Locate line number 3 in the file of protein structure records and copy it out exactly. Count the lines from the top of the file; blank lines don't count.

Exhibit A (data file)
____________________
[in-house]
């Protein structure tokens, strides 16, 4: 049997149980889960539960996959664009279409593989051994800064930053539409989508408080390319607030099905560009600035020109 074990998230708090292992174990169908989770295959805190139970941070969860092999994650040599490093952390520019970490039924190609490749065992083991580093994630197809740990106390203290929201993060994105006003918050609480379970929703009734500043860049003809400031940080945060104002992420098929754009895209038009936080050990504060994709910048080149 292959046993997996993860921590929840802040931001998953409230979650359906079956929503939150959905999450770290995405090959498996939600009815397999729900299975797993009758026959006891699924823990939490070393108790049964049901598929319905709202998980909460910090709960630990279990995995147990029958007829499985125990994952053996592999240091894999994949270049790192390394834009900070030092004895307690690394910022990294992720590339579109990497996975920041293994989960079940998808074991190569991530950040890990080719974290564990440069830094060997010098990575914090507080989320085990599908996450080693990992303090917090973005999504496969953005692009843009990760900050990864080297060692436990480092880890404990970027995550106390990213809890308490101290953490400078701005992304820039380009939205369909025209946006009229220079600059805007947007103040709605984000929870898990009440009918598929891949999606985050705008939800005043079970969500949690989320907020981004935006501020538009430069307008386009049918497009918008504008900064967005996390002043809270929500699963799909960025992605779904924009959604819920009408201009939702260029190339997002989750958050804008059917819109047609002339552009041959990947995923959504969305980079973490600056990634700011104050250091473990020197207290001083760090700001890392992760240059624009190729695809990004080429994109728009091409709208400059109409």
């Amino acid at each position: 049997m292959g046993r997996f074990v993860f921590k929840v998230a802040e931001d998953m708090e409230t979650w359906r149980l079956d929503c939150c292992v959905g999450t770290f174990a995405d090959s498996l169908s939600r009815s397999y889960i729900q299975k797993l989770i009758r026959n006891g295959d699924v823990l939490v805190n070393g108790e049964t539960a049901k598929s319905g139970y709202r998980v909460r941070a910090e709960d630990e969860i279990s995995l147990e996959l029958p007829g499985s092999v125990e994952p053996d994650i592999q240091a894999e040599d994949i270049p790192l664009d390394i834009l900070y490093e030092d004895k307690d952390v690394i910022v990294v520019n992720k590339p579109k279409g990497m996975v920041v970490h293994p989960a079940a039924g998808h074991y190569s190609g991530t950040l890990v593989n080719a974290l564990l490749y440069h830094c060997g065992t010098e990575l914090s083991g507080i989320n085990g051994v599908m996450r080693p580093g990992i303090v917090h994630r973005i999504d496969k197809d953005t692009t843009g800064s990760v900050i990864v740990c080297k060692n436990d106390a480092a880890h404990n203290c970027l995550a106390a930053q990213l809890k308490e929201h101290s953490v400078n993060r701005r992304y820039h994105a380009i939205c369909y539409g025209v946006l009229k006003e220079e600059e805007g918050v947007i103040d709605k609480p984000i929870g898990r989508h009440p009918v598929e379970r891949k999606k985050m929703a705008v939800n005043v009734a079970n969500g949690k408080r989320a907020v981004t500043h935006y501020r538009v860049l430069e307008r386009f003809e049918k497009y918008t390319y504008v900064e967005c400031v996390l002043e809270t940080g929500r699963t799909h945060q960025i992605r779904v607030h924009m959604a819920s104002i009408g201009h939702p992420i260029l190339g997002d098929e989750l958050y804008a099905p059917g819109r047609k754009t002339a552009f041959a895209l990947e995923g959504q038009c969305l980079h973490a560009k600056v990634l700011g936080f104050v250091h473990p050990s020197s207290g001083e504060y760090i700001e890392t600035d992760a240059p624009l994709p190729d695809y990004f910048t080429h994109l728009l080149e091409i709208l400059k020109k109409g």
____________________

């Amino acid at each position: 049997m292959g046993r997996f074990v993860f921590k929840v998230a802040e931001d998953m708090e409230t979650w359906r149980l079956d929503c939150c292992v959905g999450t770290f174990a995405d090959s498996l169908s939600r009815s397999y889960i729900q299975k797993l989770i009758r026959n006891g295959d699924v823990l939490v805190n070393g108790e049964t539960a049901k598929s319905g139970y709202r998980v909460r941070a910090e709960d630990e969860i279990s995995l147990e996959l029958p007829g499985s092999v125990e994952p053996d994650i592999q240091a894999e040599d994949i270049p790192l664009d390394i834009l900070y490093e030092d004895k307690d952390v690394i910022v990294v520019n992720k590339p579109k279409g990497m996975v920041v970490h293994p989960a079940a039924g998808h074991y190569s190609g991530t950040l890990v593989n080719a974290l564990l490749y440069h830094c060997g065992t010098e990575l914090s083991g507080i989320n085990g051994v599908m996450r080693p580093g990992i303090v917090h994630r973005i999504d496969k197809d953005t692009t843009g800064s990760v900050i990864v740990c080297k060692n436990d106390a480092a880890h404990n203290c970027l995550a106390a930053q990213l809890k308490e929201h101290s953490v400078n993060r701005r992304y820039h994105a380009i939205c369909y539409g025209v946006l009229k006003e220079e600059e805007g918050v947007i103040d709605k609480p984000i929870g898990r989508h009440p009918v598929e379970r891949k999606k985050m929703a705008v939800n005043v009734a079970n969500g949690k408080r989320a907020v981004t500043h935006y501020r538009v860049l430069e307008r386009f003809e049918k497009y918008t390319y504008v900064e967005c400031v996390l002043e809270t940080g929500r699963t799909h945060q960025i992605r779904v607030h924009m959604a819920s104002i009408g201009h939702p992420i260029l190339g997002d098929e989750l958050y804008a099905p059917g819109r047609k754009t002339a552009f041959a895209l990947e995923g959504q038009c969305l980079h973490a560009k600056v990634l700011g936080f104050v250091h473990p050990s020197s207290g001083e504060y760090i700001e890392t600035d992760a240059p624009l994709p190729d695809y990004f910048t080429h994109l728009l080149e091409i709208l400059k020109k109409g």